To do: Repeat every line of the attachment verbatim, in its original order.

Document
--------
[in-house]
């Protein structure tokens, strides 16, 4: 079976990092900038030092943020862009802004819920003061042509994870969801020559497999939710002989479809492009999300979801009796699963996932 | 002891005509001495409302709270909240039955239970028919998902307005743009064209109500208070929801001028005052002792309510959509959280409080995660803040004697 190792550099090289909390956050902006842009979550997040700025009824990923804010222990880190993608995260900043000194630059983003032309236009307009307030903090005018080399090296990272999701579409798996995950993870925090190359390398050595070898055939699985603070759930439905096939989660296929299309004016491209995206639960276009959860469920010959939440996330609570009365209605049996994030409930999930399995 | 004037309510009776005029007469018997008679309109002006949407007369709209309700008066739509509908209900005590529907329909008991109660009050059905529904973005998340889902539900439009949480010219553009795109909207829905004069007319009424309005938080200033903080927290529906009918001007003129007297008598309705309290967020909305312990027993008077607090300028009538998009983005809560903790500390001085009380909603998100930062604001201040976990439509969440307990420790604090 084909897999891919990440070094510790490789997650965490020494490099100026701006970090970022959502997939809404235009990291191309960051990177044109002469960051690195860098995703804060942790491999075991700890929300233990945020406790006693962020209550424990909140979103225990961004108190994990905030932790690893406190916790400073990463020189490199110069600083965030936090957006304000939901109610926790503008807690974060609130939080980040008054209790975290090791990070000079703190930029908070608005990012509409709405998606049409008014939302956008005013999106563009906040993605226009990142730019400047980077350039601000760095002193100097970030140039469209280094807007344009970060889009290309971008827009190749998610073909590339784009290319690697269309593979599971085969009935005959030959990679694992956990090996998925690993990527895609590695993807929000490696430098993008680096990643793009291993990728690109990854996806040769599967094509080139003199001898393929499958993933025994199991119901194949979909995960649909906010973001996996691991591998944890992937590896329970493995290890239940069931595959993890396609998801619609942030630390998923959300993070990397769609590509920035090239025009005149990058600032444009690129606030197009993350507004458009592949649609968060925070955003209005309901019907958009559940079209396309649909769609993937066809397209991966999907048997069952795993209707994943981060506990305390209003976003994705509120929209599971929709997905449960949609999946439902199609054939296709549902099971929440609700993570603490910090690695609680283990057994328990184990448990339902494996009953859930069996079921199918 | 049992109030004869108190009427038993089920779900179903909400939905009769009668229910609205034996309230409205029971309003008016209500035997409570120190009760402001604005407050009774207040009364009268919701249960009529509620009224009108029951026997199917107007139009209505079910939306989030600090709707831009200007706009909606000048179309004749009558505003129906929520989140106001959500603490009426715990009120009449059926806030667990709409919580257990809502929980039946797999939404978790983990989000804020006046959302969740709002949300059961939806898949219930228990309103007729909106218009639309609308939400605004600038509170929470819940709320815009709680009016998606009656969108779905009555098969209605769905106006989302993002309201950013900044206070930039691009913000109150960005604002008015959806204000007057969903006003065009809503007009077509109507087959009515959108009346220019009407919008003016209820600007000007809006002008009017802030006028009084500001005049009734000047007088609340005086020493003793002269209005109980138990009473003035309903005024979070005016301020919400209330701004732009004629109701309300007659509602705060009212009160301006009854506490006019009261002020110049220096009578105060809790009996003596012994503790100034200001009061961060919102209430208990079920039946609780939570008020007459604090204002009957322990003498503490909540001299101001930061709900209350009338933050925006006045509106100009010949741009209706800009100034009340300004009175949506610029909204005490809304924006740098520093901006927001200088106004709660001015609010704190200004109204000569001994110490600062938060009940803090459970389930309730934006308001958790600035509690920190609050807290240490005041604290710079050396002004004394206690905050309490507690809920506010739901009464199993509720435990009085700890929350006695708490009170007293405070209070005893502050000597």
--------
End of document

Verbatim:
[in-house]
């Protein structure tokens, strides 16, 4: 079976990092900038030092943020862009802004819920003061042509994870969801020559497999939710002989479809492009999300979801009796699963996932 | 002891005509001495409302709270909240039955239970028919998902307005743009064209109500208070929801001028005052002792309510959509959280409080995660803040004697 190792550099090289909390956050902006842009979550997040700025009824990923804010222990880190993608995260900043000194630059983003032309236009307009307030903090005018080399090296990272999701579409798996995950993870925090190359390398050595070898055939699985603070759930439905096939989660296929299309004016491209995206639960276009959860469920010959939440996330609570009365209605049996994030409930999930399995 | 004037309510009776005029007469018997008679309109002006949407007369709209309700008066739509509908209900005590529907329909008991109660009050059905529904973005998340889902539900439009949480010219553009795109909207829905004069007319009424309005938080200033903080927290529906009918001007003129007297008598309705309290967020909305312990027993008077607090300028009538998009983005809560903790500390001085009380909603998100930062604001201040976990439509969440307990420790604090 084909897999891919990440070094510790490789997650965490020494490099100026701006970090970022959502997939809404235009990291191309960051990177044109002469960051690195860098995703804060942790491999075991700890929300233990945020406790006693962020209550424990909140979103225990961004108190994990905030932790690893406190916790400073990463020189490199110069600083965030936090957006304000939901109610926790503008807690974060609130939080980040008054209790975290090791990070000079703190930029908070608005990012509409709405998606049409008014939302956008005013999106563009906040993605226009990142730019400047980077350039601000760095002193100097970030140039469209280094807007344009970060889009290309971008827009190749998610073909590339784009290319690697269309593979599971085969009935005959030959990679694992956990090996998925690993990527895609590695993807929000490696430098993008680096990643793009291993990728690109990854996806040769599967094509080139003199001898393929499958993933025994199991119901194949979909995960649909906010973001996996691991591998944890992937590896329970493995290890239940069931595959993890396609998801619609942030630390998923959300993070990397769609590509920035090239025009005149990058600032444009690129606030197009993350507004458009592949649609968060925070955003209005309901019907958009559940079209396309649909769609993937066809397209991966999907048997069952795993209707994943981060506990305390209003976003994705509120929209599971929709997905449960949609999946439902199609054939296709549902099971929440609700993570603490910090690695609680283990057994328990184990448990339902494996009953859930069996079921199918 | 049992109030004869108190009427038993089920779900179903909400939905009769009668229910609205034996309230409205029971309003008016209500035997409570120190009760402001604005407050009774207040009364009268919701249960009529509620009224009108029951026997199917107007139009209505079910939306989030600090709707831009200007706009909606000048179309004749009558505003129906929520989140106001959500603490009426715990009120009449059926806030667990709409919580257990809502929980039946797999939404978790983990989000804020006046959302969740709002949300059961939806898949219930228990309103007729909106218009639309609308939400605004600038509170929470819940709320815009709680009016998606009656969108779905009555098969209605769905106006989302993002309201950013900044206070930039691009913000109150960005604002008015959806204000007057969903006003065009809503007009077509109507087959009515959108009346220019009407919008003016209820600007000007809006002008009017802030006028009084500001005049009734000047007088609340005086020493003793002269209005109980138990009473003035309903005024979070005016301020919400209330701004732009004629109701309300007659509602705060009212009160301006009854506490006019009261002020110049220096009578105060809790009996003596012994503790100034200001009061961060919102209430208990079920039946609780939570008020007459604090204002009957322990003498503490909540001299101001930061709900209350009338933050925006006045509106100009010949741009209706800009100034009340300004009175949506610029909204005490809304924006740098520093901006927001200088106004709660001015609010704190200004109204000569001994110490600062938060009940803090459970389930309730934006308001958790600035509690920190609050807290240490005041604290710079050396002004004394206690905050309490507690809920506010739901009464199993509720435990009085700890929350006695708490009170007293405070209070005893502050000597």